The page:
Four Simple Rules to Avoid DisplayMetrics Antipatterns in Android Code

Effectively combine characteristics and qualifiers for optimum layouts

The DisplayMetrics Red Flag

A search of GitHub returns more than 42,000 hits for the class name DisplayMetrics. This is a red flag. Although there are safe and valuable uses for this information, a quick look at the code using this class reveals that most programs query it to determine screen dimensions, using code like this:

DisplayMetrics displaymetrics = new DisplayMetrics();
        int i = Math.max(displaymetrics.heightPixels, displaymetrics.widthPixels);
        sScreenNailSize = i / 2;
        sThumbNailSize = i / 5;

The programs then make decisions about how the program should present its user interface. This is dangerous, because it tempts the programmer to make decisions with awful long-range consequences, when these decisions should be left up to the Android run-time.

How to Break Lots of Apps in One Easy Step

How dangerous is it? Pull up a random app on your Android device, go to the Settings and select Font Size, then select Huge.

Now see how many apps break:

  • How many have fixed-size views in their layouts where text overflows its bounds?
  • How many “fixed” that bug by setting the font size, and ignoring your preferences?
  • How many make incorrect layout decisions where objects don’t quite fit?
  • How many lock the app’s UI to a landscape or portrait orientation?

When you make your own decisions, based on screen dimension and other parameters, about how to present the user interface, you enter a danger zone that spawns bugs that can easily escape detection in both automated and manual testing. If bugs are caught late in the game, they create pressure to implement lame fixes.

The Only Way To Win Is Not To Play the Game

Aren’t you forced to make decisions about presentation? The answer is “No.” You should not be asking “How high, how wide, how dense, what font,” etc.

You should let Android ask the questions and make decisions about presentation. The only question, then, is how many answers you need to provide. Using multiple layouts for different configurations, and avoiding fixed values in layouts, you can make a system of layouts and let Android choose which layouts to use for different screen sizes and orientations.

This is a table of characteristics and qualifiers:

Android has qualifiers for size, density, orientation, and aspect ratio. Holy combinatorial explosion, Batman! With 2 to 5 qualifiers for each independent characteristic, there are dozens of combinations. But, for most programs, a couple of independent qualifiers for a couple characteristics will do.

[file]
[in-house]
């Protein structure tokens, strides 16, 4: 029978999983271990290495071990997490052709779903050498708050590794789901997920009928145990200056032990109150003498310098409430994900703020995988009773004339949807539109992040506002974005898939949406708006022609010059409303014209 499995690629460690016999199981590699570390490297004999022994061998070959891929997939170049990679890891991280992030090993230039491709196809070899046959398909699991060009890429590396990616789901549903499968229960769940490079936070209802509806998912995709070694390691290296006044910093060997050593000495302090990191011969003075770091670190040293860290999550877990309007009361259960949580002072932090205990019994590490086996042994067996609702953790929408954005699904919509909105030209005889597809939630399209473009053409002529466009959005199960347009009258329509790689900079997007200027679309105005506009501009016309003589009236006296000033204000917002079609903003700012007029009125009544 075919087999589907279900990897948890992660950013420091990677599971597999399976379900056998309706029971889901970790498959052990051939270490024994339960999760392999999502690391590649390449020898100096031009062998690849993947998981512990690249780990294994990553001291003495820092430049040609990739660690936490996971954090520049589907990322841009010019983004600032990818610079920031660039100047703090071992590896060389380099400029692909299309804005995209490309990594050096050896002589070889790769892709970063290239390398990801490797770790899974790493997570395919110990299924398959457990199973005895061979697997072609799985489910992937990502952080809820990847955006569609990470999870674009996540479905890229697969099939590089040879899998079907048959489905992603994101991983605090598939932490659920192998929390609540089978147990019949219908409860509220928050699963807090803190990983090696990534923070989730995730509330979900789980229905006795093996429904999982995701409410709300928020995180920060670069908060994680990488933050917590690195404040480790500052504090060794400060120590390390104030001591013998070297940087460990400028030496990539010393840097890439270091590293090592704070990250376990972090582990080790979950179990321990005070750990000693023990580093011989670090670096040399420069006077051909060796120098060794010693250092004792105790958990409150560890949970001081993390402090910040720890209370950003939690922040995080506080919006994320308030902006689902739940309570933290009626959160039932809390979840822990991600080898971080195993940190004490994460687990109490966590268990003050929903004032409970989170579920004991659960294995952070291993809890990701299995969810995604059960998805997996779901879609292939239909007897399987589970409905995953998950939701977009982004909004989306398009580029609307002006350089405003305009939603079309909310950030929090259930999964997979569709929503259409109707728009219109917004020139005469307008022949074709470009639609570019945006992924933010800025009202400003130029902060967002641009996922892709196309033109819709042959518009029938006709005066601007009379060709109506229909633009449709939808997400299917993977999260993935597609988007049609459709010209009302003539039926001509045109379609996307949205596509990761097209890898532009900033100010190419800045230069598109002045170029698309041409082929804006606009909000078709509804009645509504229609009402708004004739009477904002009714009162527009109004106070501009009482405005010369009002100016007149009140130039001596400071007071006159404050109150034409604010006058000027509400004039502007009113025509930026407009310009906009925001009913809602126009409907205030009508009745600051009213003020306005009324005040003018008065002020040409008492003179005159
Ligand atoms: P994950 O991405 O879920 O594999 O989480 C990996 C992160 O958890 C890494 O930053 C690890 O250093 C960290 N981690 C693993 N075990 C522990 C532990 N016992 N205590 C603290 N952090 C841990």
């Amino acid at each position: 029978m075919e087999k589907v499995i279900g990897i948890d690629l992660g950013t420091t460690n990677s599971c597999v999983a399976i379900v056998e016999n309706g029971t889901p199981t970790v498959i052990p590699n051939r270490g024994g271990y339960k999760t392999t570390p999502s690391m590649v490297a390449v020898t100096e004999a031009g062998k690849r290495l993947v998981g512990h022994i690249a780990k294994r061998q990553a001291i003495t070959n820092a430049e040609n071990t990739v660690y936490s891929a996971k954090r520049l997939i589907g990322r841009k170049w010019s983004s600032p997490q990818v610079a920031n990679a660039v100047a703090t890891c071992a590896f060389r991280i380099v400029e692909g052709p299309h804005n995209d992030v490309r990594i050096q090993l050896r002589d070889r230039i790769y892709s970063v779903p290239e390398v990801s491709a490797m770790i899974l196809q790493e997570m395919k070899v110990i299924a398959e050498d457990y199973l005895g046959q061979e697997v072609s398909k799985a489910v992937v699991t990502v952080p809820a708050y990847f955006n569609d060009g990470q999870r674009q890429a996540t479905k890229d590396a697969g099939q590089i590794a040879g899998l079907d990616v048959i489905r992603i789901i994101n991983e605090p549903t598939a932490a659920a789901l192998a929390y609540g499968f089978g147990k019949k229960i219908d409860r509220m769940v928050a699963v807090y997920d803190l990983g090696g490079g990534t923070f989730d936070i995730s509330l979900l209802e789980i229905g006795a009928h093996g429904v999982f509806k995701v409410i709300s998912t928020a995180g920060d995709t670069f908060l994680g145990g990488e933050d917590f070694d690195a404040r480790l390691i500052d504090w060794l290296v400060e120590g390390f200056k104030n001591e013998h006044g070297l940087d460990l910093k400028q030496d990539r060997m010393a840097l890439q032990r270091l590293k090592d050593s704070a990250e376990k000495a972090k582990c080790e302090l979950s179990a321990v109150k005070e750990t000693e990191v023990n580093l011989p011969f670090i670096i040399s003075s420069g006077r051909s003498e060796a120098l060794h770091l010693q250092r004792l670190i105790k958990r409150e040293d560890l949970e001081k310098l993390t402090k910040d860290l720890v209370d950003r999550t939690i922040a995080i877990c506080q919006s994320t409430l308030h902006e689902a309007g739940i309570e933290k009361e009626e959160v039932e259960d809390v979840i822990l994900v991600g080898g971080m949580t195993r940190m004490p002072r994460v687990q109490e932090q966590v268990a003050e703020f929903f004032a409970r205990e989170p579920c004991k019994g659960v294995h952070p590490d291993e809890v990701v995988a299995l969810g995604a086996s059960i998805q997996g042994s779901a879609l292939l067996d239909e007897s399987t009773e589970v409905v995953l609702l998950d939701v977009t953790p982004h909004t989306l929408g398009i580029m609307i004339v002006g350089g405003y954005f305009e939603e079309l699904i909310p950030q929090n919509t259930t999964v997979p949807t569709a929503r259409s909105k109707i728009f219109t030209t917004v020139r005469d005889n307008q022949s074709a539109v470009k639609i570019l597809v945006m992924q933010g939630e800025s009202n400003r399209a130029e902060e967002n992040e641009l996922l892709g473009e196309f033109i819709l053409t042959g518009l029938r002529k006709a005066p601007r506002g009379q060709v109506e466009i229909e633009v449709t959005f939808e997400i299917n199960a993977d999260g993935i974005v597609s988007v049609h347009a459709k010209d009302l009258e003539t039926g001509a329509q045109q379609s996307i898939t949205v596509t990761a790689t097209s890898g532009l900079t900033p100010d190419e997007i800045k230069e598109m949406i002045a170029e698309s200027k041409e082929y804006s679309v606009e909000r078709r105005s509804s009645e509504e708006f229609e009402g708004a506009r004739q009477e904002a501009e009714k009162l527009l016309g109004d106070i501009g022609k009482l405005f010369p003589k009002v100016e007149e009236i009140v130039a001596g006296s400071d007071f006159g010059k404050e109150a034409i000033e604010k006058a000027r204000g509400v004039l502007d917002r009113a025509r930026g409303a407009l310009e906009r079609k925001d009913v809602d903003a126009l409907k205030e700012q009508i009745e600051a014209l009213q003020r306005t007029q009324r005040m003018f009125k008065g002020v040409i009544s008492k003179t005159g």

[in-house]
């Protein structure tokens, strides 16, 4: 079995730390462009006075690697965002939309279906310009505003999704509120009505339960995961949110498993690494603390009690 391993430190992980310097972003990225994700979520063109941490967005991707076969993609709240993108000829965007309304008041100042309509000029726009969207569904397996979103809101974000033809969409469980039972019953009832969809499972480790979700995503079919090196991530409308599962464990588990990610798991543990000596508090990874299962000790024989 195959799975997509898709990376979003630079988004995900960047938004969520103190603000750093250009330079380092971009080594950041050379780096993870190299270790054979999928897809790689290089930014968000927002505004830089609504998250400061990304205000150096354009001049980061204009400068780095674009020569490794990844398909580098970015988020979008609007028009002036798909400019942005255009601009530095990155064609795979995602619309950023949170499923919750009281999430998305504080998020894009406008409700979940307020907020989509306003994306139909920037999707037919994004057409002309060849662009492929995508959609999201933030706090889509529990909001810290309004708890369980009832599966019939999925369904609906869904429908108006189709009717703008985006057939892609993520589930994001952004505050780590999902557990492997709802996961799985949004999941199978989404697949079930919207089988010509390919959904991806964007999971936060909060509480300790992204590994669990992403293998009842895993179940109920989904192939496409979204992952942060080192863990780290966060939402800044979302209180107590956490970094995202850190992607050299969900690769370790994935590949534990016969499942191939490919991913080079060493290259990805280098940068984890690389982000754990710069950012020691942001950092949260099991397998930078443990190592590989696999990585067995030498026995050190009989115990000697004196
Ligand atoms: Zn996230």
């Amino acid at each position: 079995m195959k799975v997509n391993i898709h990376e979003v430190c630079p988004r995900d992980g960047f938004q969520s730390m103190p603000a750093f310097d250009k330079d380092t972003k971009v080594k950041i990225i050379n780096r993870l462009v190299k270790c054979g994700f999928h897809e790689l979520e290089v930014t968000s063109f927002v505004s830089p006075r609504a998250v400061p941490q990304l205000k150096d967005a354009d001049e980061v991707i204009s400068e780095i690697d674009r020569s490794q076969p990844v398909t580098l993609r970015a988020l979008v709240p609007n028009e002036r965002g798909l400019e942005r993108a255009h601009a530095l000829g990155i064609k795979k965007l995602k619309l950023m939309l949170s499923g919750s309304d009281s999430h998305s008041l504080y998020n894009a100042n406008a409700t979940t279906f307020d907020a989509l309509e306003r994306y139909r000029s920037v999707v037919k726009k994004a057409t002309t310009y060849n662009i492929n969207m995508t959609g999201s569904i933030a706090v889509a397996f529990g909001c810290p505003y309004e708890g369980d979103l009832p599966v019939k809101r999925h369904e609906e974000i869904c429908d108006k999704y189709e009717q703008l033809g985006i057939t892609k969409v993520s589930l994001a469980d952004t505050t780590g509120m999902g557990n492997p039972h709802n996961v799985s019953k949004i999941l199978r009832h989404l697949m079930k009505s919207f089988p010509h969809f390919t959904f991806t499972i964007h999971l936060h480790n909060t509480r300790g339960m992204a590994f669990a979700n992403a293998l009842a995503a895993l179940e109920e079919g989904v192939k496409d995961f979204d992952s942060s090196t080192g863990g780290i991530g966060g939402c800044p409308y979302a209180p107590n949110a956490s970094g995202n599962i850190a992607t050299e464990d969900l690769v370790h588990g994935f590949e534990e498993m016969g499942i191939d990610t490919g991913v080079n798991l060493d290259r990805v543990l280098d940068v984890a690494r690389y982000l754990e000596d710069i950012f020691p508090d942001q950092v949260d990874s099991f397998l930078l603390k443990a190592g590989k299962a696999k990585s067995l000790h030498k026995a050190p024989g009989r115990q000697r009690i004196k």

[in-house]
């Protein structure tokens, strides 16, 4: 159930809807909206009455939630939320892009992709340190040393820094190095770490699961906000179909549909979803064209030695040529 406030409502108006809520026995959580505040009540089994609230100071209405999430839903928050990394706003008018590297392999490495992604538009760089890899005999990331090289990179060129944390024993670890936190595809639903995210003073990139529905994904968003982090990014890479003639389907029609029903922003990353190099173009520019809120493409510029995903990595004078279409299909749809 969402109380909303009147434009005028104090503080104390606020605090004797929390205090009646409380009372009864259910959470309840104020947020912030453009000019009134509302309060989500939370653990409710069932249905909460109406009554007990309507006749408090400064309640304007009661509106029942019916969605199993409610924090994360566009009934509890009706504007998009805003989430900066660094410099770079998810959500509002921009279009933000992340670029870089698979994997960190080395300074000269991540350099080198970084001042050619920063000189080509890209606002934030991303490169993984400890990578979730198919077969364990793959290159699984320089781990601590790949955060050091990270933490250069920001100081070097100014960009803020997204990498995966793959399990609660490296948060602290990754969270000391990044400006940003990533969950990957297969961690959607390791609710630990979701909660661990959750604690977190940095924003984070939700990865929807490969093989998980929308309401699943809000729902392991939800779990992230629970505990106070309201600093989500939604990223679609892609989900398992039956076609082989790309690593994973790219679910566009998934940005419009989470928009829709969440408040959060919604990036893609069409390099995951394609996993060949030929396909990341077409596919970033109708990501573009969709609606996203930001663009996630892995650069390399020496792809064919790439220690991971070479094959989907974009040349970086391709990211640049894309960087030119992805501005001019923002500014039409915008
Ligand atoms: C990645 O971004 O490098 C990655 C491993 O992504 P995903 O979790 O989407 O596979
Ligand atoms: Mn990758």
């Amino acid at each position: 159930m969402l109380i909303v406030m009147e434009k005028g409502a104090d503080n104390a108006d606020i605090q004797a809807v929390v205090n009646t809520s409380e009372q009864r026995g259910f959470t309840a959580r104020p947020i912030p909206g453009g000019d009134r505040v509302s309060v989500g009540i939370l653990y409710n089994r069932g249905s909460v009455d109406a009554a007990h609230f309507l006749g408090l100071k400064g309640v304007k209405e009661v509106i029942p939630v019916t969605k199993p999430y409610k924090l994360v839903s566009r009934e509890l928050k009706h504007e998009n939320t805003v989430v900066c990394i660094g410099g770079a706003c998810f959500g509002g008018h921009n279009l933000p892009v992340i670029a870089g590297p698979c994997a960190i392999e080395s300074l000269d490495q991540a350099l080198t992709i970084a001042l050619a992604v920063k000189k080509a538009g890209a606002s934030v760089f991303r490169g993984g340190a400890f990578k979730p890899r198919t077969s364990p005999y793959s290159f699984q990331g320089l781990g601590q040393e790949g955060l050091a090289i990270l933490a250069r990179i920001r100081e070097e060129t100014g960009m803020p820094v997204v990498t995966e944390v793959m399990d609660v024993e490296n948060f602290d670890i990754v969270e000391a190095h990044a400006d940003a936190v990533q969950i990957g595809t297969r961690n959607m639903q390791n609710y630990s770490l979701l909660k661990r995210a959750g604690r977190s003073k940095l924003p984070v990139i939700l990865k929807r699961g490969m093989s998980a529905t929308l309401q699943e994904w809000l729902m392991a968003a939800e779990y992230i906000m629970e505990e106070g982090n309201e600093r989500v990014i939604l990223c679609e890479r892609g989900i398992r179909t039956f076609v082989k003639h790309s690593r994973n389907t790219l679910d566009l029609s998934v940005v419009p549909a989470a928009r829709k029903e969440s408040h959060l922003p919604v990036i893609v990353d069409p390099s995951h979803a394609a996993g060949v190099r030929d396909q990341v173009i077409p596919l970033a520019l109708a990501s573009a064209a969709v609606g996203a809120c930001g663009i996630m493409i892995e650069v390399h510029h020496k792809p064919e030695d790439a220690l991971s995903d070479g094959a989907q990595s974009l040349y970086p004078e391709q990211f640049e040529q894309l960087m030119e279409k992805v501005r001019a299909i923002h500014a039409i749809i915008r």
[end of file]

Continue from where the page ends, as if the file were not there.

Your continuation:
Simple Combinations Cover Many Configurations

The simplest way to cover nearly every possible configuration is to use a combination of layouts and resources, and avoid layout specifications that can look bad with very large or very small fonts:

  • Provide layouts for normal screen sizes and large or xlarge screen sizes, and, optionally, layouts for port and land orientation.
  • Provide drawable resources, usually images, for all four primary densities: ldpi, mdpi, hdpi, and xhdpi.
  • Do not use fixed heights in layouts, and minimize use of fixed widths.

That requires you to define one to four variants of each layout, and four variants of each image. Not too onerous. Once you have tested your UI on a variety of sizes and densities, you can tell whether you need more layout variants under more qualifiers.

Fragment and Layout

One more pattern will eliminate the need for code that asks about your screen dimensions: drive your Fragment use from layouts. That is, do not make decisions about how many Fragment objects fit on your screen in your code. Instead, let the layout files control Fragment instantiation. Then, the only decision you need to make is whether the Fragment is already on the screen, or whether you need to start a new Activity to display the desired Fragment.

The following code snippet shows the logic for passing a Bundle to a Fragment, or to a new Activity:

public void onListItemClick(ListView l, View v, int position, long id) {
	Cursor c = ((CursorAdapter)getListView().getAdapter()).getCursor();
	String item = buildItemInfo(c, position);
	String tableInfo = buildDatabaseInfo(c);
	Bundle data = ((MainActivity) getActivity()).buildDataBundle(item,
	int n = getActionBar().getTabCount();

	if (0 != n) {
		doLoad(n, data);
	} else {
		startActivity(new Intent(this,

This code infers the presence of a Fragment from the presence of a Tab object in the ActionBar. Linking Tab objects and Fragment objects is a common pattern. The program then decides whether or not it needs to start a new Activity that contains the Fragment object. That’s the only logic in this program that takes a different action based on screen size—and it never asks about screen size directly. Instead, the Fragment exists, or not, based on whether a layout for a large or small screen was chosen.

No Code for Size Decisions

Following the patterns I’ve suggested, you can eliminate code that makes decisions based on size, and tune your application using Android’s declarative UI capabilities instead of getting on a treadmill of tweaking program logic every time you encounter an unexpected hardware configuration.

To sum up:

  1. Don’t use fixed-size layout dimensions.
  2. Do use multiple layout variations for different qualifiers.
  3. Do provide multiple images for different densities.
  4. Let layouts drive your Fragment object creation.
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